Investing, and Sharpe’s inequality

See the statement from Sharpe himself.

Hat tip to Matt Levine of Bloomberg.

About ecoquant

See Retired data scientist and statistician. Now working projects in quantitative ecology and, specifically, phenology of Bryophyta and technical methods for their study.
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2 Responses to Investing, and Sharpe’s inequality

  1. The pros and cons of index investing have been chronicled by Matt Levine at Bloomberg. That said, a couple of points:

    • Most investors are not rational, at least they don’t behave as if they are. This is the result of behavioral economics. While efficient market theory is based upon arbitrage to equilibrate prices incorporating all known possible information, in fact, success in the marketplace depends upon understanding the irrationality of investors as well as fundamentals.
    • The argument that research or, by extension, the recommendations of securities analysts are a gateway to successful assessment of a stock suggests the required and typical publications of the company itself convey no useful information. While they may withhold or be biased, they contribute some useful information, and a smart investor with sufficient time and resources could make assessments of the company and its competitors with some fidelity. If that is true, then research is a convenience or an adjunct, but it is not essential.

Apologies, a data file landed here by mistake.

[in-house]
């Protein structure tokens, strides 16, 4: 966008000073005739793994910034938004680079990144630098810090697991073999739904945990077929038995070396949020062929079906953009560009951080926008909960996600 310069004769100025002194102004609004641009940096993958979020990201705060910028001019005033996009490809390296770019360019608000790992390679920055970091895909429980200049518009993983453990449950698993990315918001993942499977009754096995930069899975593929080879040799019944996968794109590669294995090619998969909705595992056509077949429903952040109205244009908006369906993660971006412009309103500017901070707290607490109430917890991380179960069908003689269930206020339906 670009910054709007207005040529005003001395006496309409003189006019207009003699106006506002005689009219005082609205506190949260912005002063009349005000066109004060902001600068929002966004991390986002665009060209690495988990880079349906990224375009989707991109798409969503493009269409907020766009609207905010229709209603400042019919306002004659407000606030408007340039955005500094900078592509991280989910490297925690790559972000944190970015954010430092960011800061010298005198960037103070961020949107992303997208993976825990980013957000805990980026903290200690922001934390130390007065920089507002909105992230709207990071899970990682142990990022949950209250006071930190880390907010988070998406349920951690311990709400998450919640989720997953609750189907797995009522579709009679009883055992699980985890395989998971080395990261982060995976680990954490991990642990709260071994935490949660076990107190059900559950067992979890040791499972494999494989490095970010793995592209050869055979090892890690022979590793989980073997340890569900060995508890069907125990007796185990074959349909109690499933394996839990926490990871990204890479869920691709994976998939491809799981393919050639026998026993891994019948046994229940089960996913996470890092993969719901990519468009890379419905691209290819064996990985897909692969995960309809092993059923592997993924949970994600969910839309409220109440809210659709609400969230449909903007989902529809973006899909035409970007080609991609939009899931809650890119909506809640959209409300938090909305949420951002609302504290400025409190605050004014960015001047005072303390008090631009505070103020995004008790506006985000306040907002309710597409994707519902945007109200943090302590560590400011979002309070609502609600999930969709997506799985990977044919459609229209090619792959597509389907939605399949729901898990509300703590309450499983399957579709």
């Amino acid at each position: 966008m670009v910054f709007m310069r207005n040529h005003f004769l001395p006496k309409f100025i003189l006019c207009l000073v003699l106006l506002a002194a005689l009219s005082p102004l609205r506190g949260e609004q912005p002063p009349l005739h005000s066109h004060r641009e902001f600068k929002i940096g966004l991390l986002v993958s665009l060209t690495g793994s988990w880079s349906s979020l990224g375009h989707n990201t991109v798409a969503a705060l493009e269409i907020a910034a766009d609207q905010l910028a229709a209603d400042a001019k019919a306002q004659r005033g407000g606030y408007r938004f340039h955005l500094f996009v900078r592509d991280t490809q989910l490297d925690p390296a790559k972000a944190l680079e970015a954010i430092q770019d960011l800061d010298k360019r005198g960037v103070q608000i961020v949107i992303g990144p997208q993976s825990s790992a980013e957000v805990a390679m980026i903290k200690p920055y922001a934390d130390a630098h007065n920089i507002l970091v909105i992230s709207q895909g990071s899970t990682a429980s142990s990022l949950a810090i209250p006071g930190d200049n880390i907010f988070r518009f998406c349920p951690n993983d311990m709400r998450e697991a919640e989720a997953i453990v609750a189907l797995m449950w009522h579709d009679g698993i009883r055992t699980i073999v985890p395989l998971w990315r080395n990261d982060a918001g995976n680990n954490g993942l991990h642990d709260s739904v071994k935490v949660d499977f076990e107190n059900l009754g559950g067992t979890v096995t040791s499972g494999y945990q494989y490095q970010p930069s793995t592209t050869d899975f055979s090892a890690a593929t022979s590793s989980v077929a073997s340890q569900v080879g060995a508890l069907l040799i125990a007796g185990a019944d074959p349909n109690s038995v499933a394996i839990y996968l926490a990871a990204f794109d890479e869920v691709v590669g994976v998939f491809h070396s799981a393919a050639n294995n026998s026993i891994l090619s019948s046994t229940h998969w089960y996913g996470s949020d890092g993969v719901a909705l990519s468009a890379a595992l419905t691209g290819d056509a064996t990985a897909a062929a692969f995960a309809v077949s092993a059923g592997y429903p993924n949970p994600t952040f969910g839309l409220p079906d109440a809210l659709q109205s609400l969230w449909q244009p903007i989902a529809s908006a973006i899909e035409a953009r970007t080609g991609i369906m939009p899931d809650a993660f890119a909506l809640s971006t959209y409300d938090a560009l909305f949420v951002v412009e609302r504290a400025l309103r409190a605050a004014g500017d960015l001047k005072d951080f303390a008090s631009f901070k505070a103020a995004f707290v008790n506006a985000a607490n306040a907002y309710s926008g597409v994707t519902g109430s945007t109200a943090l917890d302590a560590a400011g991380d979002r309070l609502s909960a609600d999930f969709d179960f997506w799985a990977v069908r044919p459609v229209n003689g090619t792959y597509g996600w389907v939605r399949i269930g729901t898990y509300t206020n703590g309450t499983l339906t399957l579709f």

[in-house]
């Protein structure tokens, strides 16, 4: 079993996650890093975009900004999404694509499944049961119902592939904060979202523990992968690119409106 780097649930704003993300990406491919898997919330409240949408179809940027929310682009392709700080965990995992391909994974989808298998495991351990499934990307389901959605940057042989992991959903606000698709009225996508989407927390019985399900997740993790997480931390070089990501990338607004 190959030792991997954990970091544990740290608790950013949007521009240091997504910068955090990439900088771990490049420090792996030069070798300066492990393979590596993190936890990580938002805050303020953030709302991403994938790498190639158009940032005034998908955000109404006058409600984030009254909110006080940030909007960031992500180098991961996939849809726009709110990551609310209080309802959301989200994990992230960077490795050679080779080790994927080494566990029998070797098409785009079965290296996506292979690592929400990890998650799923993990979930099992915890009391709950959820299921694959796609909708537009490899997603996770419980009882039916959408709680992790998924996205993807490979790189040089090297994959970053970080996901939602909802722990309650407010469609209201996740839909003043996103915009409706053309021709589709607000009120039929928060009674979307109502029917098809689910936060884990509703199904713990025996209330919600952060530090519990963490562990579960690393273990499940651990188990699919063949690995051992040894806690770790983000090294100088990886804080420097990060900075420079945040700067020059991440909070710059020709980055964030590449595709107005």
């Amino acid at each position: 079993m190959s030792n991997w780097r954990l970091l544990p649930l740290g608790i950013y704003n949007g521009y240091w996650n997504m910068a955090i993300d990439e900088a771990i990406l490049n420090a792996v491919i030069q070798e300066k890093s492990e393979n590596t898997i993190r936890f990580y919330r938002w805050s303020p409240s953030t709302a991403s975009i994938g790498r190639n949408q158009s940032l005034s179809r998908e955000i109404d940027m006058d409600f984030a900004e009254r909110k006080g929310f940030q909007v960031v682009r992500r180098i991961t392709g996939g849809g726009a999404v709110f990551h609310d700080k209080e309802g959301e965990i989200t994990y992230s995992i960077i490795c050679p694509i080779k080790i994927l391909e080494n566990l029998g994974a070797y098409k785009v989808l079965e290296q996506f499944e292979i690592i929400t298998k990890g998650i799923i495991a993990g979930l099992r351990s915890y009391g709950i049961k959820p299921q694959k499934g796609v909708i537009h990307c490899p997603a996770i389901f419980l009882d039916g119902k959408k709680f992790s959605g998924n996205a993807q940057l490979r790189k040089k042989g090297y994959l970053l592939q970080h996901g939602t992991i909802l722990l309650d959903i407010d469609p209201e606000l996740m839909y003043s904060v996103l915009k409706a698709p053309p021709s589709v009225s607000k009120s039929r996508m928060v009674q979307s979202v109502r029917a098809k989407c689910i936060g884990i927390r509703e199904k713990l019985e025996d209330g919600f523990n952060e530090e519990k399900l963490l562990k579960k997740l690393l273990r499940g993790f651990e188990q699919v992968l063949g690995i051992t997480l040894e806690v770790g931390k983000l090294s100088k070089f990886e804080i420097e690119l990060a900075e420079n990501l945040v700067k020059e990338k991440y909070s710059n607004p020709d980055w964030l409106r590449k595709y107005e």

• Irrespective of whether or not there are stock indexes or mutual funds, most holdings are by large funds, such as pension funds. Such funds tend to use a sector-weighted approach to investing. There is little difference between investing in sectors with a portfolio of representative stocks and investing in an index for the sector. This is why, for instance, energy stocks tend to move up and down inversely with the price of oil, even if they are zero Carbon energy stocks.
    • As Levine discusses from both sides of the question, the fact of life in the markets is that, increasingly, capital is being provided from private markets, not the publicly traded ones. Indeed, from an empirical perspective, it is difficult to separate out trends which might occur in the public markets solely based upon factors represented in those markets without considering the effects of large private investment. Such investment, almost by definition, is more difficult to characterize.
    • I would add that not only are investors not rational, even if they are they are severely limited in assessing lag structure between economic forcings and their manifestations in markets. That is, even if they are good at (read “have predictive skill in”) determining there are forcings and pricing them, timing lags for manifestation are not well done.
    • Finally, I’d argue that the point that “Indexes are bad because they destroy research, and that this is a unacceptable therefore should not be done” is a fallacious argument, namely, Camel’s Nose.

    Some pertinent Levine articles on the subject:

    Whistleblowers and indexing
    Snapchat, indexes, and free research
    Wall Street analysts give investors what they want
    Market milking and research troubles
    Expensive research and cheap hedge funds

  2. The interesting thing is that security prices would be wrong, meaningless, or undefined if everyone were a passive investor.

    That’s clearly true, because the advantage of the passive investor is that they don’t pay for research; if no one paid for research, there would be no connection between a stock’s performance and it’s price.

    So, the conclusion is that active investors perform a critical function, but it doesn’t benefit them, so they need to lie to collect the money that the market needs to conduct research.

    I.e. the stock market wouldn’t function if everyone were a rational, well-informed investor.

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